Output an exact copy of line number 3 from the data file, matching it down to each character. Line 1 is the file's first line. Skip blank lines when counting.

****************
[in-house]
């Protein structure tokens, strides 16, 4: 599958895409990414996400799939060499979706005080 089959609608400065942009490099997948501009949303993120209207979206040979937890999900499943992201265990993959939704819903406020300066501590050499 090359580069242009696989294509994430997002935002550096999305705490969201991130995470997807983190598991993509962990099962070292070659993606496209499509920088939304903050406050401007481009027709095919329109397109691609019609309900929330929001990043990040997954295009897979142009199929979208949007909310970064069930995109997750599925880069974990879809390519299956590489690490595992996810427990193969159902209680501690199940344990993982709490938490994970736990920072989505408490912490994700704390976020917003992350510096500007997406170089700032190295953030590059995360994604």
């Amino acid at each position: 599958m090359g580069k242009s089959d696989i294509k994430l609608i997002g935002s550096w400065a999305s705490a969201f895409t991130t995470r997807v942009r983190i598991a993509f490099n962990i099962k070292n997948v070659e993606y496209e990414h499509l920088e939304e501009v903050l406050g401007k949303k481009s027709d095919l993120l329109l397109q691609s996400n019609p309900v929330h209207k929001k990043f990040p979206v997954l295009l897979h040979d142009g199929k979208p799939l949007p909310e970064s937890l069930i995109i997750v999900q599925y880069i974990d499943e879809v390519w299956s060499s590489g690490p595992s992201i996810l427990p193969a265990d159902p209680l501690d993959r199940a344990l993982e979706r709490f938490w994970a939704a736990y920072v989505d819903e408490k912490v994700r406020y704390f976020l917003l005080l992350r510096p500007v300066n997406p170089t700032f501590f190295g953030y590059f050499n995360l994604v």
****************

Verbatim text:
């Amino acid at each position: 599958m090359g580069k242009s089959d696989i294509k994430l609608i997002g935002s550096w400065a999305s705490a969201f895409t991130t995470r997807v942009r983190i598991a993509f490099n962990i099962k070292n997948v070659e993606y496209e990414h499509l920088e939304e501009v903050l406050g401007k949303k481009s027709d095919l993120l329109l397109q691609s996400n019609p309900v929330h209207k929001k990043f990040p979206v997954l295009l897979h040979d142009g199929k979208p799939l949007p909310e970064s937890l069930i995109i997750v999900q599925y880069i974990d499943e879809v390519w299956s060499s590489g690490p595992s992201i996810l427990p193969a265990d159902p209680l501690d993959r199940a344990l993982e979706r709490f938490w994970a939704a736990y920072v989505d819903e408490k912490v994700r406020y704390f976020l917003l005080l992350r510096p500007v300066n997406p170089t700032f501590f190295g953030y590059f050499n995360l994604v």